Monday, July 24, 2017

#2,391. Sweet Georgia (1972)

Directed By: Edward Boles

Starring: Marsha Jordan, Barbara Mills, Gene Drew

Tagline: "She made plowboys into playboys!"

Trivia: In Belgium this film was released as The Passion Ranch

He was the Sultan of Sexploitation, the King of Camp. Whether producing his own films (The Dirty Mind of Young Sally, Rituals) or distributing foreign sleaze (The Sinful Dwarf), Harry H. Novak left an indelible mark on the world of exploitation cinema.

One particular subgenre that Novak helped create was “hicksploitation”, adult-themed movies (set in rural areas) that usually featured beautiful women getting it on with ugly slobs. Admittedly, I have very little experience with hicksploitation. In fact, 1971’s Sweet Georgia is the first of these films that I’ve actually seen.

And if it’s any indication of what I can expect from other movies of this ilk, it will probably be the last as well.

Georgia (Marsha Jordan) is married to the hard-drinking Big “T” (Gene Drew), but that doesn’t stop her from sleeping with their live-in handyman Cal (Chuck Lawson) or the dim-witted cowhand Le Roy (Bill King Jr.). Virginia (Barbara Mills) is Big T’s daughter from a previous marriage, and when he’s drunk Big “T” likes to heap abuse (both physical and emotional) on the poor girl. Georgia does what she can to keep Virginia safe, but the sexual tension between the two beauties soon gets the better of them both.

Georgia has to watch it, though, because if Big “T” ever finds out how promiscuous she is, he’ll probably end up killing her.

Sweet Georgia doesn’t waste any time; in the opening scene a completely nude Virginia rides her horse through the desert while Georgia looks on (rubbing herself in a provocative manner). As we’ll soon discover, Georgia is one very horny lady; even drinking a cup of water seems to turn her on, and the first line she utters in the movie is “Just shut up and lay me” (spoken to Cal, who asked why she was undressing in front of him).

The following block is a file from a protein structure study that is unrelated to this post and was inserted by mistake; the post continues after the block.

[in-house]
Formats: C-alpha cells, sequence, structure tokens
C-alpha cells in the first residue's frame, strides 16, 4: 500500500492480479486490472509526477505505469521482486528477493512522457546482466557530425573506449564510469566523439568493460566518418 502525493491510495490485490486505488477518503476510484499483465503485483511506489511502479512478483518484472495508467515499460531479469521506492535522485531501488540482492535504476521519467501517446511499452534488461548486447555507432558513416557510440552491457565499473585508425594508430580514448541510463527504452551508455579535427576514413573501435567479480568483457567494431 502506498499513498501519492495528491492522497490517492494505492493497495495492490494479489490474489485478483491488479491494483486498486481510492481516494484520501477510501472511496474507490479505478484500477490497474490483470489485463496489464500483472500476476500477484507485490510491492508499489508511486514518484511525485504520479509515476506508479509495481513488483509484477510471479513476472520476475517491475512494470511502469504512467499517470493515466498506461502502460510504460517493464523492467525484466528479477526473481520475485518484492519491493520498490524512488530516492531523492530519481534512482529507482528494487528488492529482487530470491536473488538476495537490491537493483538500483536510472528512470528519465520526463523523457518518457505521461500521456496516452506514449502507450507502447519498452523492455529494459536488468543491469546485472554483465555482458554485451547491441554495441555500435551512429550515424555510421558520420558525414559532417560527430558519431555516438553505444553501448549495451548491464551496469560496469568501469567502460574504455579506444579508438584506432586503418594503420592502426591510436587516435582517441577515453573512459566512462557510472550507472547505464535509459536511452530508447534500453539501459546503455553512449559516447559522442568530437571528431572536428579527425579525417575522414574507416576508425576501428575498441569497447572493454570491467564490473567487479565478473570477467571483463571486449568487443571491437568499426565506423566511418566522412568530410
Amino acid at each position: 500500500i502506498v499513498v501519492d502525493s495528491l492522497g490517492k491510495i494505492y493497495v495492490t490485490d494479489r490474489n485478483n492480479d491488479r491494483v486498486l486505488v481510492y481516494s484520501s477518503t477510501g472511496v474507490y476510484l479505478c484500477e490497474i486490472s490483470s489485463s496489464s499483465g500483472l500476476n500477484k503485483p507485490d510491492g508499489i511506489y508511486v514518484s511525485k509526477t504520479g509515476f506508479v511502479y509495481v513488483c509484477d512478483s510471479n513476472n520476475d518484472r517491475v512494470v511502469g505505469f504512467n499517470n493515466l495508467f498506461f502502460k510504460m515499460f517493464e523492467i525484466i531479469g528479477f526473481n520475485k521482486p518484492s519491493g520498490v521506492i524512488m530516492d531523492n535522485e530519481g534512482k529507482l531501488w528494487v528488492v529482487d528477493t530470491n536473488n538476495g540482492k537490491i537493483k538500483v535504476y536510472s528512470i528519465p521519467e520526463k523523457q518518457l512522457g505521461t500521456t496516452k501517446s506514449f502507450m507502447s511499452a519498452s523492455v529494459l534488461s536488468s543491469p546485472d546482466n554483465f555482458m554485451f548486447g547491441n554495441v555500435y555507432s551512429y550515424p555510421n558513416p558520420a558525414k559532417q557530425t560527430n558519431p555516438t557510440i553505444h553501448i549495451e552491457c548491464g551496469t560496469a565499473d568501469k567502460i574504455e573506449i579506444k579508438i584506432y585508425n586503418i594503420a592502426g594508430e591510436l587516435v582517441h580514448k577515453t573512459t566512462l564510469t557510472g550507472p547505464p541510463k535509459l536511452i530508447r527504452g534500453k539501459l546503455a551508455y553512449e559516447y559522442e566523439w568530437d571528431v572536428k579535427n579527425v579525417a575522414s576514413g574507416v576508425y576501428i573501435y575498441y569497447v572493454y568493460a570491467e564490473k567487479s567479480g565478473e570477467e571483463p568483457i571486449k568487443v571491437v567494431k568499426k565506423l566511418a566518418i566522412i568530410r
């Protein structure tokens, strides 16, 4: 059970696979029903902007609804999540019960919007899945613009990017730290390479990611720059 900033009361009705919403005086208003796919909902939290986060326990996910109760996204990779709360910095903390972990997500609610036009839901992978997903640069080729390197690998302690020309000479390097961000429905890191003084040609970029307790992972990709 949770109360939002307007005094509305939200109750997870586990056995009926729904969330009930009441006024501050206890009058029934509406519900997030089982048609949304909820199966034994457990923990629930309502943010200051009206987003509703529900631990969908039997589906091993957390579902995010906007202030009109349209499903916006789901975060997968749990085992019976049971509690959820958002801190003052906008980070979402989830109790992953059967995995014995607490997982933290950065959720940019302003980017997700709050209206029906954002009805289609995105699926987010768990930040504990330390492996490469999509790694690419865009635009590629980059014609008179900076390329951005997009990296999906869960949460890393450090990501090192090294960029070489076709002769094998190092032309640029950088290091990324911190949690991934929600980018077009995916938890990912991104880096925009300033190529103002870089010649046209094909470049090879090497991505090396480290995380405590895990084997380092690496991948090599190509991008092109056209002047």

Virginia, on the other hand, is a novice when it comes to sex. She likes to occasionally tease Le Roy by showing off her voluptuous body, but Big “T”s abusive behavior has made it difficult for her to trust any man. In an effort to ease the girl out of her virginal shell, Georgia seduces Virginia (a sequence that runs for about 10 minutes). In fact, the only person not having sex in this movie is Big “T” (until the finale, that is; a scene that’s about as icky as they come).

Without a doubt, both Jordan and Mills are drop-dead gorgeous, and their lesbian encounter is the closest this movie gets to a genuinely erotic moment. Aside from that, though, the so-called “sex” in Sweet Georgia is about as interesting as watching grass grow. Which is a shame, because, in the end, Sweet Georgia is nothing more than a 79-minute hump session, moving quickly from one soft-core scene to the next with nary a story in sight.

Director Edward Boles (who also wrote the screenplay) does try to sneak a twist or two in towards the end, but by that point I just didn’t care anymore.

And neither will you.

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